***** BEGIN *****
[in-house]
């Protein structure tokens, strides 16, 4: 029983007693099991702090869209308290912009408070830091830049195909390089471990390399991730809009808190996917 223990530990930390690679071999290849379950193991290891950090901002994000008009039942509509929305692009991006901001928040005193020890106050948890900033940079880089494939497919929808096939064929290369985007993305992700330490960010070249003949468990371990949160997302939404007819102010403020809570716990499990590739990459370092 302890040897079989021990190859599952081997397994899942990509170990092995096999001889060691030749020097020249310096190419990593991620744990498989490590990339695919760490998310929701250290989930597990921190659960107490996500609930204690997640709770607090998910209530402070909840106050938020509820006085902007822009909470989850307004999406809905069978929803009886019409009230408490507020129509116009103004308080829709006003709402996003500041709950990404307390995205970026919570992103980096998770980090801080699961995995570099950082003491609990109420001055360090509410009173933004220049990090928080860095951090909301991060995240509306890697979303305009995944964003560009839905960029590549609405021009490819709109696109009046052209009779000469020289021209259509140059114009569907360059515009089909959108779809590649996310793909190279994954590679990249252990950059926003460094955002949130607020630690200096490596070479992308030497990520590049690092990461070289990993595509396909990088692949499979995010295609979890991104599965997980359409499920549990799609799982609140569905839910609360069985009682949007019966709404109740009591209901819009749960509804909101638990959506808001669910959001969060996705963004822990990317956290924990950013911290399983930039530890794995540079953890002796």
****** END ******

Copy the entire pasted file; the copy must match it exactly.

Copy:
[in-house]
């Protein structure tokens, strides 16, 4: 029983007693099991702090869209308290912009408070830091830049195909390089471990390399991730809009808190996917 223990530990930390690679071999290849379950193991290891950090901002994000008009039942509509929305692009991006901001928040005193020890106050948890900033940079880089494939497919929808096939064929290369985007993305992700330490960010070249003949468990371990949160997302939404007819102010403020809570716990499990590739990459370092 302890040897079989021990190859599952081997397994899942990509170990092995096999001889060691030749020097020249310096190419990593991620744990498989490590990339695919760490998310929701250290989930597990921190659960107490996500609930204690997640709770607090998910209530402070909840106050938020509820006085902007822009909470989850307004999406809905069978929803009886019409009230408490507020129509116009103004308080829709006003709402996003500041709950990404307390995205970026919570992103980096998770980090801080699961995995570099950082003491609990109420001055360090509410009173933004220049990090928080860095951090909301991060995240509306890697979303305009995944964003560009839905960029590549609405021009490819709109696109009046052209009779000469020289021209259509140059114009569907360059515009089909959108779809590649996310793909190279994954590679990249252990950059926003460094955002949130607020630690200096490596070479992308030497990520590049690092990461070289990993595509396909990088692949499979995010295609979890991104599965997980359409499920549990799609799982609140569905839910609360069985009682949007019966709404109740009591209901819009749960509804909101638990959506808001669910959001969060996705963004822990990317956290924990950013911290399983930039530890794995540079953890002796």